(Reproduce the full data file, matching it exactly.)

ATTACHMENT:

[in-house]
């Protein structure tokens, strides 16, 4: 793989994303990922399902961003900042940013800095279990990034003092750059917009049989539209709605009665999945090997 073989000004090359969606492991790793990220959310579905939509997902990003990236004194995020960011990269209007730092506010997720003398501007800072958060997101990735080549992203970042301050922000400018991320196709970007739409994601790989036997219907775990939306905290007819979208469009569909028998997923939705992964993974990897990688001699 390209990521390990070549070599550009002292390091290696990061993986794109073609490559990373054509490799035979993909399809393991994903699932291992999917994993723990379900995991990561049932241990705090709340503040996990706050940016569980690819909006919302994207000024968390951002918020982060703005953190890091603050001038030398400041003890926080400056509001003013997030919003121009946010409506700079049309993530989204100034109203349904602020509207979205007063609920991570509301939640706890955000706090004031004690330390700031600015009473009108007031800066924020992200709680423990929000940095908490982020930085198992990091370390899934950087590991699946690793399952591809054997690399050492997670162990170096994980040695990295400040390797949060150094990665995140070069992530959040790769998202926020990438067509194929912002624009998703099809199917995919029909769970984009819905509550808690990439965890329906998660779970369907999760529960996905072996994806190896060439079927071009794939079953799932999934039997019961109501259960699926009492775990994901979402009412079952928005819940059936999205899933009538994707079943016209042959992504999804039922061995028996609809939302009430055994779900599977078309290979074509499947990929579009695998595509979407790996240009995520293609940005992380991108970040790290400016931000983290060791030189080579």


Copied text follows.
[in-house]
């Protein structure tokens, strides 16, 4: 793989994303990922399902961003900042940013800095279990990034003092750059917009049989539209709605009665999945090997 073989000004090359969606492991790793990220959310579905939509997902990003990236004194995020960011990269209007730092506010997720003398501007800072958060997101990735080549992203970042301050922000400018991320196709970007739409994601790989036997219907775990939306905290007819979208469009569909028998997923939705992964993974990897990688001699 390209990521390990070549070599550009002292390091290696990061993986794109073609490559990373054509490799035979993909399809393991994903699932291992999917994993723990379900995991990561049932241990705090709340503040996990706050940016569980690819909006919302994207000024968390951002918020982060703005953190890091603050001038030398400041003890926080400056509001003013997030919003121009946010409506700079049309993530989204100034109203349904602020509207979205007063609920991570509301939640706890955000706090004031004690330390700031600015009473009108007031800066924020992200709680423990929000940095908490982020930085198992990091370390899934950087590991699946690793399952591809054997690399050492997670162990170096994980040695990295400040390797949060150094990665995140070069992530959040790769998202926020990438067509194929912002624009998703099809199917995919029909769970984009819905509550808690990439965890329906998660779970369907999760529960996905072996994806190896060439079927071009794939079953799932999934039997019961109501259960699926009492775990994901979402009412079952928005819940059936999205899933009538994707079943016209042959992504999804039922061995028996609809939302009430055994779900599977078309290979074509499947990929579009695998595509979407790996240009995520293609940005992380991108970040790290400016931000983290060791030189080579």